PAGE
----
I lost another friend last week. I received the sad news as I sat at a lonely table in the Newark airport, waiting for my flight back home from Ireland. As the word of loss took hold, some of the most recent memories showed up to be accounted for.
Right before I left on the trip, he and a couple of guys from church helped me spread about 8 yards of mulch around the perennial garden beds that surround my yard. As if that wasn’t enough, as the four of us stood around talking after the work was done, he asked if I wanted some help raking the remaining leaves in my yard. I told him I wouldn’t dare ask, but neither would I refuse the assistance. Thirty minutes and a half a dozen paper bags later, the yard was clean and clear. That’s the kind of friend he was. Always looking for a way to make sure I was taken care of.
I recall the long conversations over all things food, especially our fascination with fermentation. One night in particular, sitting out back for hours, until we both realized it was 11:30pm on a Tuesday and we should probably call it a night.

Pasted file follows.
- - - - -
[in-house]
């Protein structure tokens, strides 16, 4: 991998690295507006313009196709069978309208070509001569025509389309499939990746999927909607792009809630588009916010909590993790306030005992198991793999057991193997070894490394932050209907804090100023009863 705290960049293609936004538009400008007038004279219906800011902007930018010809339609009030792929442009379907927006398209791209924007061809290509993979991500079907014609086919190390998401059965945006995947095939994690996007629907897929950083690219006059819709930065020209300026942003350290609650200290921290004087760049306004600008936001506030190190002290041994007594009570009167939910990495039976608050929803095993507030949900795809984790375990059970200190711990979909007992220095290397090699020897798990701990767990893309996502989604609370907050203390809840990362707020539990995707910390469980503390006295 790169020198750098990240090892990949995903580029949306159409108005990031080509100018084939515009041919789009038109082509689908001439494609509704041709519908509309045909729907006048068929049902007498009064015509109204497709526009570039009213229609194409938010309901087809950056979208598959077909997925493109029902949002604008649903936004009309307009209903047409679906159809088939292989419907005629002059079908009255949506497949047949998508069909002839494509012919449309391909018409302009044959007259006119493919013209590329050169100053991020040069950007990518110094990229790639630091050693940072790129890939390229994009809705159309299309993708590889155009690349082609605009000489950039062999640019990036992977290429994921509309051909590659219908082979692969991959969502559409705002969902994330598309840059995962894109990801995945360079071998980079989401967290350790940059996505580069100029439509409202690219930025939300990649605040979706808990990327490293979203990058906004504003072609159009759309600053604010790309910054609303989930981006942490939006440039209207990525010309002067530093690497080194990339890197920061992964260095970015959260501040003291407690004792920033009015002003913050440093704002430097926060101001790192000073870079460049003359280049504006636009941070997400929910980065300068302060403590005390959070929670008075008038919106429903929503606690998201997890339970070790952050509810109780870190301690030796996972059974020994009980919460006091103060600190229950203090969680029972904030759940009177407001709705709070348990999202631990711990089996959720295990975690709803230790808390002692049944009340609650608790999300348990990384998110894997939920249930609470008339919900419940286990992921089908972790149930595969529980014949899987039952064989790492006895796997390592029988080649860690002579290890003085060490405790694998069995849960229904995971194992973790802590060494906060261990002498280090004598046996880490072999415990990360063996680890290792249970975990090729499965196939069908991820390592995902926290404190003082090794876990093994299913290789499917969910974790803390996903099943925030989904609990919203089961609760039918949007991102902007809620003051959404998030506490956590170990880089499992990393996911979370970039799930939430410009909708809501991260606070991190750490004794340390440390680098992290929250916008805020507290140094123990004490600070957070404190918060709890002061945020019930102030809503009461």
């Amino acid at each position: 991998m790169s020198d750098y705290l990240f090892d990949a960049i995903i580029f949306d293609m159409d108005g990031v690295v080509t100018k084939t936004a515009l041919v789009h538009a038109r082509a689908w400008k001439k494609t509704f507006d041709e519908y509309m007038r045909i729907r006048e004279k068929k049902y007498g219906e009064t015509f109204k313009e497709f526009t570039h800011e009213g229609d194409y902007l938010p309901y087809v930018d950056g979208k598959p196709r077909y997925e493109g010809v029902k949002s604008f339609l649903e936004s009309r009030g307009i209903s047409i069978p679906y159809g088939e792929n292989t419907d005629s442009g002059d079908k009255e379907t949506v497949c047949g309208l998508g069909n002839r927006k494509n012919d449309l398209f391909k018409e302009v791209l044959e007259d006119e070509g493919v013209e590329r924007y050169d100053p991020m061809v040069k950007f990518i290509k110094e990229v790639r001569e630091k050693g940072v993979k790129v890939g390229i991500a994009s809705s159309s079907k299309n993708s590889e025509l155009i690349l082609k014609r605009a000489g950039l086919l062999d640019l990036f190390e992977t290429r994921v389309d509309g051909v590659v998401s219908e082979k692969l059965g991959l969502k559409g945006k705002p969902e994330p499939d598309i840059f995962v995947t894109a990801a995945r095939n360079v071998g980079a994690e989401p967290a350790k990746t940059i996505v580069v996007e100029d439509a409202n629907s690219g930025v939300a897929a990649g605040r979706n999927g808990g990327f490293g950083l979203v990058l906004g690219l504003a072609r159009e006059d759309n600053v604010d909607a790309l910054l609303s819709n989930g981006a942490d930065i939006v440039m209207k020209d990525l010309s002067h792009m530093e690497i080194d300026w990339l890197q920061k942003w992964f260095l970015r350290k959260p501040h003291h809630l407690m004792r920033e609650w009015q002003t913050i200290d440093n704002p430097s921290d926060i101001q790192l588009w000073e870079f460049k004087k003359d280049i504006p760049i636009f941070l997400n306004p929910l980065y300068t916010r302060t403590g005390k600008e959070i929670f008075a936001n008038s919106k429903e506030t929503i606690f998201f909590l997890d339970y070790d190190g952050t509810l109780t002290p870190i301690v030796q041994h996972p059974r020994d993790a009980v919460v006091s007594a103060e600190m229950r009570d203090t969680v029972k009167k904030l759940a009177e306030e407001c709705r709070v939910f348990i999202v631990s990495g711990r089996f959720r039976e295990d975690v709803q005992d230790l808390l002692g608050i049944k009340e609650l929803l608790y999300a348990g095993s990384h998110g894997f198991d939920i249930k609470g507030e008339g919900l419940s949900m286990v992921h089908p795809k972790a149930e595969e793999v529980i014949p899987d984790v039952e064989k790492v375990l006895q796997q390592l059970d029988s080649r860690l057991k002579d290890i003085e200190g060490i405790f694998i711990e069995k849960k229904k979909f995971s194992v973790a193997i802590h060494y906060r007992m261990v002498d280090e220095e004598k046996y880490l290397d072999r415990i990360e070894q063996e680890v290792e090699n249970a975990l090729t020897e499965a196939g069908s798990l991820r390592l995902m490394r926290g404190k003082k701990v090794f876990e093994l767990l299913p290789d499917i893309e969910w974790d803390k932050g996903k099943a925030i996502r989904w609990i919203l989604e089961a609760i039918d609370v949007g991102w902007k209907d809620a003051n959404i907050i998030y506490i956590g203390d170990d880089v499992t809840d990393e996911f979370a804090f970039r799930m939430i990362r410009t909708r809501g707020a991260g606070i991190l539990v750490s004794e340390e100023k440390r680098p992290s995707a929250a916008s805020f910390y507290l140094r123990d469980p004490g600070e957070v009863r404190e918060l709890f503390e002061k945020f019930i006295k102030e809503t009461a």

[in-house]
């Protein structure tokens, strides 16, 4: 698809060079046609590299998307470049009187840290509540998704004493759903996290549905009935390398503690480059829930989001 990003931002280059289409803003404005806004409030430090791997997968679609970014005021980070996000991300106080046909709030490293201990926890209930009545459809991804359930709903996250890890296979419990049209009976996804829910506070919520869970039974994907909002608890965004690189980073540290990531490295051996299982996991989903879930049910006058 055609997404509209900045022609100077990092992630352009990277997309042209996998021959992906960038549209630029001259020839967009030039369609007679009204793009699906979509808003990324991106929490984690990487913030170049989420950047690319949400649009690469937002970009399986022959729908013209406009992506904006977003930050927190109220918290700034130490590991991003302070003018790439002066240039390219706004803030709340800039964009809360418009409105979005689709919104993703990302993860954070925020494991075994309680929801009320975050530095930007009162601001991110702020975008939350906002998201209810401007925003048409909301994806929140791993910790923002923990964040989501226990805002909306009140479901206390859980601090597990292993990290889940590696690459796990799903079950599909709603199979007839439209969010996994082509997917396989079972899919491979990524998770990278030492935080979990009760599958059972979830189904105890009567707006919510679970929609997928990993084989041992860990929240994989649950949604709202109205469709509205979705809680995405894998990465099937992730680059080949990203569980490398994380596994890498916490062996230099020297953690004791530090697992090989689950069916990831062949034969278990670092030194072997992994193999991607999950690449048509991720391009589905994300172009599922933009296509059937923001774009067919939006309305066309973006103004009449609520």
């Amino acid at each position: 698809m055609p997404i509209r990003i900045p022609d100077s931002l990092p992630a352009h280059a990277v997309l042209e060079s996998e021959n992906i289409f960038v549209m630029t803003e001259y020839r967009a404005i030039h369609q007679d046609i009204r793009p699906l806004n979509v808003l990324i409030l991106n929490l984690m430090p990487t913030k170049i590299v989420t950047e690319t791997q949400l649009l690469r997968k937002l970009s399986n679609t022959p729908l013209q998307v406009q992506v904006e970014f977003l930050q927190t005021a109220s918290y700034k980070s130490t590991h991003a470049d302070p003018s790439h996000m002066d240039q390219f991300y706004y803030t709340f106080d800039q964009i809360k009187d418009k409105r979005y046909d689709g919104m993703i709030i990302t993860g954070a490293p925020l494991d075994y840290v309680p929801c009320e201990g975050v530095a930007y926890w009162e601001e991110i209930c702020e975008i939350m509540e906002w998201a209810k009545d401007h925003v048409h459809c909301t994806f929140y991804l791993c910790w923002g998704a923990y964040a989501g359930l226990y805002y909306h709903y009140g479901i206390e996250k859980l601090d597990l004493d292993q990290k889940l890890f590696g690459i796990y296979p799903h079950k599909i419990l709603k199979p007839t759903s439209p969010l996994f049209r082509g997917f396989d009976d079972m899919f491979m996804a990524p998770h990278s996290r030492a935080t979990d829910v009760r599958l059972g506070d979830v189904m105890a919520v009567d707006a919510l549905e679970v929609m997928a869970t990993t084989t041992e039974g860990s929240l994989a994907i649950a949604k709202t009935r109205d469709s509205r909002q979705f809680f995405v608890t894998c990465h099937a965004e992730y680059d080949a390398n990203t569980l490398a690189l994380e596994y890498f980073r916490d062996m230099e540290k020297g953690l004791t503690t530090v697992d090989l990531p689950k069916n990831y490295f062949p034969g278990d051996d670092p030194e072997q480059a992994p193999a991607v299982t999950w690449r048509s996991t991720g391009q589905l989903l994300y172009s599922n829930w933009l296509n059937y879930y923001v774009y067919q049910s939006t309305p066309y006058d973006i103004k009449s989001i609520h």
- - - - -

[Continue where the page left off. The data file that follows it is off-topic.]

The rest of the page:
Loss is a thief, and I despise thieves. It’s the same feeling that came over me when I discovered my truck had been broken into. Passenger side window smashed, power tools taken, leaving me with nothing but damage to clean up and repair. I had just been robbed and I had very little recourse.
The work of loss is permanent. It ensures there will be no more “next time.” I don’t ever plan to get accustomed to it.
As I am learning to hold Grief separately from loss, I view Grief as my process of dealing with the pitiless work of loss. It helps me think of them as two very different entities.
Loss is brutal. Grief doesn’t have to be.
Grief is my assistant. It’s there to help me sort through the havoc that loss just discharged.
But Grief can be swayed, akin to a politician being lobbied by a special interest. And bitterness seems to want to be first in line for that campaign.
Bitterness tried several times to pressure me during my trip. The married couple my age holding hands two rows over on the airplane. The couple much older than me enjoying a nice dinner together, and obviously enjoying the company of one another. Or the folks celebrating their 65th anniversary by visiting Ireland for the first time.
“That could have been you…”
“You’ll never know that same feeling again…”
“Don’t you feel robbed…”
Bitterness likes to set the tone and take over that conversation. And I find the best way to end the conversation with bitterness is not to ignore it, but tell it to go back to hell and leave me alone. I find that pretty effective.
I’m wise enough to know that bitterness won’t ever lead to Healing from loss. Only Hope can get me there.